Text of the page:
It is known that the “classical”Byzantine Sticherarion as a collection of stichera belongs to the7th (the second half) – 10th century.This was the time, when two kinds of hymnody were practised,the idiomela (samoglasni), where the singers warmed up forchanting by means of a melody especially adapted to the concretetext, which could not be applied to another text, and theprosomia (podobni), where the chant did not have a melody ofits own being composed on a metric syllabic model and on themelody of the chosen idiomelon31. Each well-knownidiomelon could have become automelon (samopodoben), i.e. toserve as a model for new hymns. The problem of the correlationbetween the two forms of the hymnody is very complicated, so thatI cannot explain it here. I would like only to refer to a recentscientific result achieved by the Russian Byzantiologist IrinaShkolnik32, who identifies a third kind of hymnody.For this early kind of chanting she offers the term “echossinging” (“na glas”) (the term is preserved in thesong terminology of the Russian staroobrjadno (old believers’tradition) after the schisma in the Russian church in the late 17thcentury). According to Irina Shkolnik this is a practice, whichis neither prosomoia, nor idiomela. This is a chanting, by whichevery text could be sung to one and the same simple melody of themode according to certain rules. This exclusively oral kind ofchanting was close to the psalmody. It was based on one simplemelodic model, which can be reduced to one or several musicallines. It has a small quantity of musical formulas and impliesthe manner of its connection. The model allowed the introductionof some melodic changes, elements of the musical developmentindividualised to a certain degree in relation to the text,moments of melodic culmination, the use of modally differentmelodic formula (most often an exchange of formulas between therespective authentic and plagal modes). The musical composing ofthe echos melodies has not been an individual task: the singerhad to adapt only the formula of the melodic model to the textaccents and the text parts (semi-verses, whole and long verses),but in this way the hymnody had to a certain degree an adequatemusical realisation (regarding the structure and the meaning ofthe text). Tracing back the development of the two main kinds ofhymnody I. Shkolnik suggests that this old echos chanting has notbeen dominating until the mid-7th century, when theidiomela singing started reaching its highs in the works of thefamous hymn writers of the St. Saba Monastery, Andrey of Crete,John Damaskenos, Kozma of Mayuma. The echos chant disappears orgoes over to a marginal position at the time of the developmentof the Idiomela chanting connected with the increase of theauthors’ individual elements in the church poetry. Thisimportant turning point in the Byzantine poetry contributes tothe development of the modes and the melos, and in the end-7thcentury the oktoechos reach their classic shape.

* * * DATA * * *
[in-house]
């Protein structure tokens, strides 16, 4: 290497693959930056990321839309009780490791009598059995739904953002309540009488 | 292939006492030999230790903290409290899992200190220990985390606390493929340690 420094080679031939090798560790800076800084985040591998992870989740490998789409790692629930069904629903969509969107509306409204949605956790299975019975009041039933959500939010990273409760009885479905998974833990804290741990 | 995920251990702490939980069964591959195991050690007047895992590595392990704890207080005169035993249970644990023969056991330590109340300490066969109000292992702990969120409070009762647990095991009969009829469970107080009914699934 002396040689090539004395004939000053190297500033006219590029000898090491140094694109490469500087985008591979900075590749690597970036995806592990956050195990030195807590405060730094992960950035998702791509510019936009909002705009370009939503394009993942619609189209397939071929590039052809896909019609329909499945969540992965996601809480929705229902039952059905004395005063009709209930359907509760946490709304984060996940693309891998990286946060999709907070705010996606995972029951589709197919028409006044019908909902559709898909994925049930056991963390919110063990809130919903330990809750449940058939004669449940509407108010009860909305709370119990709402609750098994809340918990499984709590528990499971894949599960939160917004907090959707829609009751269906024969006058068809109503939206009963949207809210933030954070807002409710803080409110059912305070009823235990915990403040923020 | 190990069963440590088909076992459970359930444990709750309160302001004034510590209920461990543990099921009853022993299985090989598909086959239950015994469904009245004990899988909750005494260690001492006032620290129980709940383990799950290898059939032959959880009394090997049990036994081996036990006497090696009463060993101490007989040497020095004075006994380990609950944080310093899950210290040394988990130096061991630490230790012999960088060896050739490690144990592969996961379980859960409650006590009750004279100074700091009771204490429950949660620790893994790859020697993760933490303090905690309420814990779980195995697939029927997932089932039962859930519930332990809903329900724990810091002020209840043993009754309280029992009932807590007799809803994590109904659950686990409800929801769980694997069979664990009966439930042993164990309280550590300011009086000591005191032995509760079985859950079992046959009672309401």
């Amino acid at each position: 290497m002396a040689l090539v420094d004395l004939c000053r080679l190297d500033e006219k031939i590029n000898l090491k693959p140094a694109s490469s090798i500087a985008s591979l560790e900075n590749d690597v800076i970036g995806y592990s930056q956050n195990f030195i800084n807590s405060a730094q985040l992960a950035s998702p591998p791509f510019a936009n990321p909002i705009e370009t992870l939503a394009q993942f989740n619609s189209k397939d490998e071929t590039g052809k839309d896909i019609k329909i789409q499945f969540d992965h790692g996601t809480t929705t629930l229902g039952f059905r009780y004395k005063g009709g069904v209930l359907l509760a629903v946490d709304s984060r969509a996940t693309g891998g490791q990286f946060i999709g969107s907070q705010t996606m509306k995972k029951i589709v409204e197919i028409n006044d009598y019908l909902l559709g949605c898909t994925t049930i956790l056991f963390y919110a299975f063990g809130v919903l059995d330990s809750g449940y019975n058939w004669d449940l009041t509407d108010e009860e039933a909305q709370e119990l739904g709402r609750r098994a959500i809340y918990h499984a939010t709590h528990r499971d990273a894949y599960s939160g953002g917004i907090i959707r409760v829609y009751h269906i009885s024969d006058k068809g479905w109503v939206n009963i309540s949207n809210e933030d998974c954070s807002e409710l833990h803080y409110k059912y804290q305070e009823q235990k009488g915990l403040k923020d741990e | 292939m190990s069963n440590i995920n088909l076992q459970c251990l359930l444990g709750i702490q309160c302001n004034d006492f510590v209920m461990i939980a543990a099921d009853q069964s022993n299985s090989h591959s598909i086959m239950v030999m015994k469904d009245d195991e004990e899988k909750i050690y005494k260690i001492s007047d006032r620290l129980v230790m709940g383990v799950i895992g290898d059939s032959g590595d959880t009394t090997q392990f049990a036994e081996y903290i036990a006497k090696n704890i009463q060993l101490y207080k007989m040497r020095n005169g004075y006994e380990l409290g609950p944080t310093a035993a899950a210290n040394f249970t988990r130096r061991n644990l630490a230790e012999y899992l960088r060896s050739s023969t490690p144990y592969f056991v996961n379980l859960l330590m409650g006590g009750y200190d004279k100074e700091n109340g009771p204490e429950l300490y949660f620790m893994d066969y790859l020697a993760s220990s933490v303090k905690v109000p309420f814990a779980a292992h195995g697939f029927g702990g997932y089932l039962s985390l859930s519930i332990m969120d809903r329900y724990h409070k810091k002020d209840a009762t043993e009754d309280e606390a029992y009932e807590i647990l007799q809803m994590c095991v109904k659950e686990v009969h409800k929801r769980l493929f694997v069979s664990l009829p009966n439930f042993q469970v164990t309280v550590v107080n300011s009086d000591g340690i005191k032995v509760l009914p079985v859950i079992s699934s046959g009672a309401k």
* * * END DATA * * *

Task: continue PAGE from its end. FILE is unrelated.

After investigating the above outlinedcontext it turned out that the Slavonic stichera prosomoia of theAnthology of Zhegligovo fully correspond to the characteristicsof the early “echos” chanting. These are psalmodicmelodies, strophic in composition (built on a constant repetitionof one melodic model, where the intonation follows the usual twolevels, those of the main and the secondary supporting tone, withintermediate and final cadences). At the same time, the composingof those melodic models on the basis of the common repertory ofmelodic formula-cuts (determined in the manuscript of Zhegligovoby means of melodic-segmenting dots) gives place toindividualising the melodies to a certain extend according to theaccentuation, the syllabic composition and the meaning of thetexts. In other words, because of these characteristics we canassume that the Slavic chanting represented in the Anthology ofZhegligovo and bearing similarities to the melodies of “Bolgarskijnapel” is of the early chanting “echos” type34(I will refer to the famous Russian mediavist Ivan Voznesenskijpointing out exactly this specificity of the “Bolgarskijrospev” melodies in his book of 1905).

In conclusion of the above we can set upthe hypothesis that upon converting to Christianity in the 9thcentury the echos singing has been established in our country,specifically combining norms of the Idiomela and the Prosomoiasinging; exactly the capabilities of this singing close to thepsalmody of the strophic type on the basis of few melodic modelsand melodic formula (and the rules for their combination) havemanaged orally to reproduce the Slavic chant poetry in the courseof centuries.

The Psalms have always been an important part of Roman Catholic liturgy. The Liturgy of the Hours is centered on chanting or recitation of the Psalms, using fixed melodic formulas known as psalm tones. Early Catholics employed the Psalms widely in their individual prayers also.

English Protestants sang from the S&H throughout the 17th century, and it became one of the principal liturgical resources of the Church of England, along with the Book of Common Prayer, Miles Coverdale's prose Psalter, the Books of Homilies, and the Thirty-Nine Articles of Religion (1571). The S&H remained in use until Tate & Brady's "New Version" Psalter was produced. Metrical psalmody died out in England in the 19th century, perhaps due to the influence of the Oxford Movement, which brought back chanted psalmody. Today metrical psalmody is associated with Scotland, but at one time both of these ancient kingdoms sang the Psalms in metre.

This chanted version of Psalm 91 is interesting for two reasons. First, although it is sung in Latin, it uses the Hebrew numbering of the psalm. In both the Septuagint and the Vulgate it is numbered Psalm 90. Second, the style of chant is much more similar to Greek Orthodox than to the Roman Rite of the Catholic Church familiar to us today. A certain Dom Johannes Benedict OSB writes here: 041b061a72